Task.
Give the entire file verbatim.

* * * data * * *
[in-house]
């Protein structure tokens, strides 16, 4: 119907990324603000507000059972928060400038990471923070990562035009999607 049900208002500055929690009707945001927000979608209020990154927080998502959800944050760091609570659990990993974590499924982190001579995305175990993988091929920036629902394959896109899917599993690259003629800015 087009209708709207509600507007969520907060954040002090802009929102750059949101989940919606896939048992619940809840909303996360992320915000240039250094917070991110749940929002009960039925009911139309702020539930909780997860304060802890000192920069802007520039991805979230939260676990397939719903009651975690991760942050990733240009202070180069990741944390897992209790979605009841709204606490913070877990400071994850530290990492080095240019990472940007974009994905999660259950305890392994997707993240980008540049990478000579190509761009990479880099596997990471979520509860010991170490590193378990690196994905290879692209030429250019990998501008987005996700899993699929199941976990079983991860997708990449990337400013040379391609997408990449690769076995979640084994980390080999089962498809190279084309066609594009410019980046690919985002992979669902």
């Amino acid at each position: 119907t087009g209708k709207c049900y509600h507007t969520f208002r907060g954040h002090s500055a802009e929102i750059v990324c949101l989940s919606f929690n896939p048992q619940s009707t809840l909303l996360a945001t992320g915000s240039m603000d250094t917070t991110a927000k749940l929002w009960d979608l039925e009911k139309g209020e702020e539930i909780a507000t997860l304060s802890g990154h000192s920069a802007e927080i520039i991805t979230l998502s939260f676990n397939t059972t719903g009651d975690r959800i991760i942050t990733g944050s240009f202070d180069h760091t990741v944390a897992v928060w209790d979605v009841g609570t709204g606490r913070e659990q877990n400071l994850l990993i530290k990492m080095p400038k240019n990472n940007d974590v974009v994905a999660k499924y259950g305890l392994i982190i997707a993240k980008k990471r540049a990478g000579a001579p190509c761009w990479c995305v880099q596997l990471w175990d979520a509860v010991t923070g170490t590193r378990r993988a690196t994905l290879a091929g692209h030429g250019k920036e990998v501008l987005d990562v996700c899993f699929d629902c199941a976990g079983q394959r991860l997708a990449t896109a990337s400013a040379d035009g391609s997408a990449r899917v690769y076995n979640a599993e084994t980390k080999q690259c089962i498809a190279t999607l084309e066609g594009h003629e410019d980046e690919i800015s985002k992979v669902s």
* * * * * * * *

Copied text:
[in-house]
């Protein structure tokens, strides 16, 4: 119907990324603000507000059972928060400038990471923070990562035009999607 049900208002500055929690009707945001927000979608209020990154927080998502959800944050760091609570659990990993974590499924982190001579995305175990993988091929920036629902394959896109899917599993690259003629800015 087009209708709207509600507007969520907060954040002090802009929102750059949101989940919606896939048992619940809840909303996360992320915000240039250094917070991110749940929002009960039925009911139309702020539930909780997860304060802890000192920069802007520039991805979230939260676990397939719903009651975690991760942050990733240009202070180069990741944390897992209790979605009841709204606490913070877990400071994850530290990492080095240019990472940007974009994905999660259950305890392994997707993240980008540049990478000579190509761009990479880099596997990471979520509860010991170490590193378990690196994905290879692209030429250019990998501008987005996700899993699929199941976990079983991860997708990449990337400013040379391609997408990449690769076995979640084994980390080999089962498809190279084309066609594009410019980046690919985002992979669902």
């Amino acid at each position: 119907t087009g209708k709207c049900y509600h507007t969520f208002r907060g954040h002090s500055a802009e929102i750059v990324c949101l989940s919606f929690n896939p048992q619940s009707t809840l909303l996360a945001t992320g915000s240039m603000d250094t917070t991110a927000k749940l929002w009960d979608l039925e009911k139309g209020e702020e539930i909780a507000t997860l304060s802890g990154h000192s920069a802007e927080i520039i991805t979230l998502s939260f676990n397939t059972t719903g009651d975690r959800i991760i942050t990733g944050s240009f202070d180069h760091t990741v944390a897992v928060w209790d979605v009841g609570t709204g606490r913070e659990q877990n400071l994850l990993i530290k990492m080095p400038k240019n990472n940007d974590v974009v994905a999660k499924y259950g305890l392994i982190i997707a993240k980008k990471r540049a990478g000579a001579p190509c761009w990479c995305v880099q596997l990471w175990d979520a509860v010991t923070g170490t590193r378990r993988a690196t994905l290879a091929g692209h030429g250019k920036e990998v501008l987005d990562v996700c899993f699929d629902c199941a976990g079983q394959r991860l997708a990449t896109a990337s400013a040379d035009g391609s997408a990449r899917v690769y076995n979640a599993e084994t980390k080999q690259c089962i498809a190279t999607l084309e066609g594009h003629e410019d980046e690919i800015s985002k992979v669902s």